This blog was co-authored by Agustin Cabrera (LAANE), Blanca De La Cruz (California Housing Partnership), Michele Hasson (NRDC), Kate Heller (EEFA), and Braxton Bridgers (AEA).
The Los Angeles Department of Water and Power (LADWP) Board voted to approve implementation of the Comprehensive Affordable Multifamily Retrofit Program (CAMR) recently. The largest municipal utility in the country has worked with advocates to develop a comprehensive program that provides benefits to low income tenants and is accessible by affordable housing providers.
After years of advocacy and negotiation, Los Angeles finally has a program that delivers much needed benefits to low-income renters and property owners, as well as providing an essential step toward meeting the city’s climate goals. This program would be valuable in any year, but particularly after the effects of Covid-19 have exacerbated burdens faced by low-income renters, this program comes at an especially welcome moment.
This achievement represents more than 5 years of work from a broad coalition of advocates, including the RePower and EEFA LA coalitions and collaborators from SCANPH and LABBC. Up to $92 million will go to the new CAMR program over 5 years, $75 million to incentives, and $17 million to technical assistance. Without their advocacy, earmarked funds most likely would have been folded into status quo programs not specifically designed to serve low-income renters. In addition to CAMR, some of the $100 million investment will expand the Home Energy Improvement Program (HEIP). This existing direct-install program offers residential customers home energy efficiency improvements through various measures and reduces their utility bills at no cost. Thanks to coalition advocacy, HEIP will now include targeted efforts to reach low-income residents in multifamily Affordable Housing by working with property owners to streamline the application process and serve all building tenants. This program also allows the Utility Pre-Craft Trainee (UPCT) program to scale up to achieve the program’s demands and give UPCT’s and unionized contract workers top priority for performing HEIP work.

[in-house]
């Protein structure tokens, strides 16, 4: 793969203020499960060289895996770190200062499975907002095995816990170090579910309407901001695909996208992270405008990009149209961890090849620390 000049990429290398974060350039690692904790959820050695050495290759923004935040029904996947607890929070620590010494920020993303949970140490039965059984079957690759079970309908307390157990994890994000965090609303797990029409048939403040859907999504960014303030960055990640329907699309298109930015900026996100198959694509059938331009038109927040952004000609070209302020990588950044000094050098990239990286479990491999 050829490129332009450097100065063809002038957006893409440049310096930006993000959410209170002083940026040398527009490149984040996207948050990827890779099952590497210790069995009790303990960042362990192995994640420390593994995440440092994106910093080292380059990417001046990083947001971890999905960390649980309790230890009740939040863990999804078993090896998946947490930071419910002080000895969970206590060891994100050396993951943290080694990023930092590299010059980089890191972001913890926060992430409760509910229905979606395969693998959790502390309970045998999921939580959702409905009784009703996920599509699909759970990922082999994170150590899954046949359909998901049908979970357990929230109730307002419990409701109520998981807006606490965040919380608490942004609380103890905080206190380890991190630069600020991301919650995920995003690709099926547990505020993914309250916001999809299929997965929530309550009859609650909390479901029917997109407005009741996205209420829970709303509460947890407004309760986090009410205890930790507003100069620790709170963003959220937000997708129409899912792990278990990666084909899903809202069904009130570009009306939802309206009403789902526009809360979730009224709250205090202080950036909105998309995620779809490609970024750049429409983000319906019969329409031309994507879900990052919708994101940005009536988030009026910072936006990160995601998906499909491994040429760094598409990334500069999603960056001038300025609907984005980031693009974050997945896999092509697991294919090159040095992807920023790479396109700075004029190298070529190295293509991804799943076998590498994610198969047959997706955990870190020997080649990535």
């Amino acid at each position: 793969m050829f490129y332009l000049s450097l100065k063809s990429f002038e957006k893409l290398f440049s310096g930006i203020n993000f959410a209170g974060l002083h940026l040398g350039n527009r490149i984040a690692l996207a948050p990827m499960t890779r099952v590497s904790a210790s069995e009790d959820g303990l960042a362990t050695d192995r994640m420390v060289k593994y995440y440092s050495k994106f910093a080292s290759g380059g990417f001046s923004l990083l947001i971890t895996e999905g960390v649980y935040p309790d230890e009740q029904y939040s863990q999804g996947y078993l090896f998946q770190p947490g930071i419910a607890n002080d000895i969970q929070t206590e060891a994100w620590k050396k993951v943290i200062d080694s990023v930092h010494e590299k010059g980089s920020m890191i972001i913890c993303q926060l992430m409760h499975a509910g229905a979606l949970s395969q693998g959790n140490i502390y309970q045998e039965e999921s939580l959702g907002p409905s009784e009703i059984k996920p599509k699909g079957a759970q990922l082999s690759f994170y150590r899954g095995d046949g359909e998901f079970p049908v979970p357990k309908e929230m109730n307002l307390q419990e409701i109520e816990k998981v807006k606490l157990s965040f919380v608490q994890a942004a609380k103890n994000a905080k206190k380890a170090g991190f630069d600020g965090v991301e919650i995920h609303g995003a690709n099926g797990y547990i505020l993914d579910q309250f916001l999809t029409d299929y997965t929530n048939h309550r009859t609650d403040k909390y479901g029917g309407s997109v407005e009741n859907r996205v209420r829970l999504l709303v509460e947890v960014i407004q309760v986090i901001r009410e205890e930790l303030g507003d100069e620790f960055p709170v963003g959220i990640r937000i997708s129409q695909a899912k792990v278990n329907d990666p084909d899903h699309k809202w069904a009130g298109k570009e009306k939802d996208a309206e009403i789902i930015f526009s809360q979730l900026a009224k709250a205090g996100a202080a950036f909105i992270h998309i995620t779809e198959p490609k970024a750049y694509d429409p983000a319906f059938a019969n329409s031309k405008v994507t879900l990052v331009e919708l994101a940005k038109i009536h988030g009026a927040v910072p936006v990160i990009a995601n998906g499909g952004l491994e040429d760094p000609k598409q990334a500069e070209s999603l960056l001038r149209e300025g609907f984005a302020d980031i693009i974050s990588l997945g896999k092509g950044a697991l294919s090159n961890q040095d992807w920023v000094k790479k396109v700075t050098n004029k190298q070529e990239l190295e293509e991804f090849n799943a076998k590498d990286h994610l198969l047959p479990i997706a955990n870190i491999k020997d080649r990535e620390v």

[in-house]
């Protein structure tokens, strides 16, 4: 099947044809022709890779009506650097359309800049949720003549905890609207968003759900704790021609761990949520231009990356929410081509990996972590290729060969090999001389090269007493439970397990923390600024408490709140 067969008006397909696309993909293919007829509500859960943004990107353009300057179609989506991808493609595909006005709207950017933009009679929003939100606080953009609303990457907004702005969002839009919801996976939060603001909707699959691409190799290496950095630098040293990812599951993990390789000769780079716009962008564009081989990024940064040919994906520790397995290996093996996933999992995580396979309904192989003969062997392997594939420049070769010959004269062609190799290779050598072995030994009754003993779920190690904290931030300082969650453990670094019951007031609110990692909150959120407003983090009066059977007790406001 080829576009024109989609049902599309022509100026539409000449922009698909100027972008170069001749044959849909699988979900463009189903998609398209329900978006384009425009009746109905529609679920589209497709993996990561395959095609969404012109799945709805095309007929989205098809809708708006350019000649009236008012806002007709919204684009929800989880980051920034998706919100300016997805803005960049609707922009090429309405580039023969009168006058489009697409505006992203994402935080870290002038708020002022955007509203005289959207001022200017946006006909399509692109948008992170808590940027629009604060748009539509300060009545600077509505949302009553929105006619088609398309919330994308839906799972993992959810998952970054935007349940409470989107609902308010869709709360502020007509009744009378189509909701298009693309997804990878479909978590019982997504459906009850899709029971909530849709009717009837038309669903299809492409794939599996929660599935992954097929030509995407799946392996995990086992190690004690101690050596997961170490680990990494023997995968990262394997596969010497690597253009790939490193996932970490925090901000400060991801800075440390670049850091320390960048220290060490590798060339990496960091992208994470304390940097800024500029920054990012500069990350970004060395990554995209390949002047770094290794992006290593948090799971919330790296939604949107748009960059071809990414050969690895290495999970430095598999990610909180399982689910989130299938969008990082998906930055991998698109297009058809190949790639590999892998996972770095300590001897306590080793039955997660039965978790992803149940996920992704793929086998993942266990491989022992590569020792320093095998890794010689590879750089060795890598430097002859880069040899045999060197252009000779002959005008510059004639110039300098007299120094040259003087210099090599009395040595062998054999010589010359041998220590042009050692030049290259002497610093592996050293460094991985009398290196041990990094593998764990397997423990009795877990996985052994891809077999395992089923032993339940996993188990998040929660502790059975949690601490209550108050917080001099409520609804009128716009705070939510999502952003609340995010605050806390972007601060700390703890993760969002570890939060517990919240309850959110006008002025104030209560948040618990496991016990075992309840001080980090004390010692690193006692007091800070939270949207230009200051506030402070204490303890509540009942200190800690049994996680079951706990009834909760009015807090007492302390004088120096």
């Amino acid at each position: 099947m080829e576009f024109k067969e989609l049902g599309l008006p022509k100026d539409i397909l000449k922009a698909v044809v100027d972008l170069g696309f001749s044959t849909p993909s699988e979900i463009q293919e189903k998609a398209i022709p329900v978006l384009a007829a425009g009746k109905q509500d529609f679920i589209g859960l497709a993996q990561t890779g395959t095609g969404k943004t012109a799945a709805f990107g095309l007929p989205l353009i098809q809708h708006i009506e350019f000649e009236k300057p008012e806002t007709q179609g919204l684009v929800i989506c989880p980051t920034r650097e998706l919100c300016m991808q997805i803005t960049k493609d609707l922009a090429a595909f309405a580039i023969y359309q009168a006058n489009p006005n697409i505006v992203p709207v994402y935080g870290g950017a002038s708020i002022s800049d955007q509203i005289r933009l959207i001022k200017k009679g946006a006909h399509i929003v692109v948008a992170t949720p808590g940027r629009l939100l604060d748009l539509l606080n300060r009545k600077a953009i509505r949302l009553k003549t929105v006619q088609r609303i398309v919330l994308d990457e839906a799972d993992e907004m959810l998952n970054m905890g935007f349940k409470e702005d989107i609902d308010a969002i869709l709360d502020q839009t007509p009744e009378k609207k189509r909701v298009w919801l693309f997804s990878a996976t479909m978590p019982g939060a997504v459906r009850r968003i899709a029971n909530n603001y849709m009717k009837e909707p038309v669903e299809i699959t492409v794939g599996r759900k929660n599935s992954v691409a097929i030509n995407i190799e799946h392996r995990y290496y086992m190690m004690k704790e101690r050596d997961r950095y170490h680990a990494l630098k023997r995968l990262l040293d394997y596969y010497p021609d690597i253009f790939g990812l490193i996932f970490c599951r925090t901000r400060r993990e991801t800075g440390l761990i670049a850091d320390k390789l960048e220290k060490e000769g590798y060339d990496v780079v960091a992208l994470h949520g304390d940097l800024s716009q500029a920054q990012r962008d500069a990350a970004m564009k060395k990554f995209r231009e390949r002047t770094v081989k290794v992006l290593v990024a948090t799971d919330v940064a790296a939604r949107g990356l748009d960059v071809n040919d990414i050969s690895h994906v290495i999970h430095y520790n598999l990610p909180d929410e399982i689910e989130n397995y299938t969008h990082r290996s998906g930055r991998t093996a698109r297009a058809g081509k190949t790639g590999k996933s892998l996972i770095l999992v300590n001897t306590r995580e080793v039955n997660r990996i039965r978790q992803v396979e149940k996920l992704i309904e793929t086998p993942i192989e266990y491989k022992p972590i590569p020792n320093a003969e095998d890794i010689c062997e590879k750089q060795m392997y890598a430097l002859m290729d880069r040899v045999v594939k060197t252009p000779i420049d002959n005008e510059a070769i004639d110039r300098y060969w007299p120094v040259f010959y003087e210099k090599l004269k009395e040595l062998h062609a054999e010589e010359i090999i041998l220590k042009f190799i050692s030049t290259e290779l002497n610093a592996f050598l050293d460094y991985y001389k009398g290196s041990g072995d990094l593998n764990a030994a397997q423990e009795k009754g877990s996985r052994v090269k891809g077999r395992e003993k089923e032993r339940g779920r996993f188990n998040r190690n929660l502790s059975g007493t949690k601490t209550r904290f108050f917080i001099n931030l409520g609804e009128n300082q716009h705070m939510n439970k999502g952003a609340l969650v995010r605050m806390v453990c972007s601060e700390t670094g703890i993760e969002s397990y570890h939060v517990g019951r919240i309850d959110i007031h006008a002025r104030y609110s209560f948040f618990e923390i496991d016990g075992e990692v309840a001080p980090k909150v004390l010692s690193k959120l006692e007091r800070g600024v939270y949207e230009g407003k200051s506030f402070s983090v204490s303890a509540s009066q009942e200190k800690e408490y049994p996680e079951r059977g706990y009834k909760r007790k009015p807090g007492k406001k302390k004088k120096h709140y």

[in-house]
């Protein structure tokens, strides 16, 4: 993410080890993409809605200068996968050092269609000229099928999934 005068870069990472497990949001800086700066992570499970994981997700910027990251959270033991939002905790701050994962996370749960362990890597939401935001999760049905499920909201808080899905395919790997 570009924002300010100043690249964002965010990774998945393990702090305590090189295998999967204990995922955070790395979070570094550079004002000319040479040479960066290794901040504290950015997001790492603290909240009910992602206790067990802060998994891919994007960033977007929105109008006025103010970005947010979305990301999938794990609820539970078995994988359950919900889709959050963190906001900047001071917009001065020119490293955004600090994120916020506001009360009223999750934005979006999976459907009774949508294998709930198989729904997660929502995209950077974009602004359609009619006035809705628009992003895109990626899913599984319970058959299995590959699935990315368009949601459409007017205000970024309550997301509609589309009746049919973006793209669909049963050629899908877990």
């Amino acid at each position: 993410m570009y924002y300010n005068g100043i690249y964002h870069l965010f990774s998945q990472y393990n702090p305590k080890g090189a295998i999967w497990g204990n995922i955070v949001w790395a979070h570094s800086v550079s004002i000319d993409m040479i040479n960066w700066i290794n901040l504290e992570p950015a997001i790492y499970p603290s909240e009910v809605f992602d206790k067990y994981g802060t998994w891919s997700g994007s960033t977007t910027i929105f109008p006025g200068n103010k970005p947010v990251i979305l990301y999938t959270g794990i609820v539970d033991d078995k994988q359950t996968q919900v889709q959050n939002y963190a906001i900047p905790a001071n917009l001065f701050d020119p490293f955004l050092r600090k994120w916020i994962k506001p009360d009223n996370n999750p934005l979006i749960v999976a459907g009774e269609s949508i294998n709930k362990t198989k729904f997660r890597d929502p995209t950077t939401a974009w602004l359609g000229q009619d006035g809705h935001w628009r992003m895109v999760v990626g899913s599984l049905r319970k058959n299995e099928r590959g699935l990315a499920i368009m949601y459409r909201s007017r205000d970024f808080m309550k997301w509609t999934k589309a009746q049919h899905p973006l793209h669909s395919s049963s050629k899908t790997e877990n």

“The RePower LA Coalition has been fighting for equity and high-quality workforce standards for these necessary programs,” said Agustin Cabrera, Director of the RePower LA coalition. “This is a big victory for low-income Angelenos. These programs are critical for the city to achieve energy equity that centers frontline communities, renters and workers.”
The CAMR program marks an important milestone as it is the first program from LADWP designed specifically to address the needs of multifamily affordable housing. The eligibility guidelines and program design for CAMR ensure that the benefits from clean energy investments will reach the low-income renters in most need. To participate, properties must be 5 or more units, in which the majority of households earn incomes at or below 80% of Area Median Income. Program incentives cover electricity energy savings, gas-to-electric fuel switching, electric infrastructure upgrades, and solar PV. Incentives are structured so that projects that prioritize cost savings for tenants and/or that reduce proportionally more greenhouse gasses receive higher incentives. Furthermore, project contractors must follow “Level Playing Field” requirements, including prevailing wage, and Skilled & Trained workforce requirements.
Advocacy efforts for CAMR were greatly aided by support from the Mayor’s office and leadership from within LADWP. In particular, Commissioner Susana Reyes and President of the Board Cynthia McClain Hill are both dedicated to racial justice and serving underserved customers in the LADWP service area. Managing a program like CAMR is unprecedented for LADWP, but they recognize the value the program adds.
Before CAMR, many of LADWP’s energy efficiency offerings were inaccessible to low income multifamily housing residents. With CAMR, energy services for this vital group are finally part of LA’s ecosystem of renewable energy programs. Additionally, CAMR is unique among programs tailored to low income multifamily retrofits because it requires prevailing wage standards. Though this win for labor was possible partly because of existing wage standards in the City, it represents a major milestone and precedent for public program design.
Low income multifamily housing has been historically underserved and overlooked in investments for sustainable rental homes. “With the new CAMR program and updated HEIP program, affordable housing providers will be able to receive the technical assistance and incentives needed to reduce operating costs portfolio-wide. Just as important is being able to significantly lower their residents’ energy bills through tenant solar,” said Blanca E. de la Cruz, Sustainable Housing Program Director with the California Housing Partnership.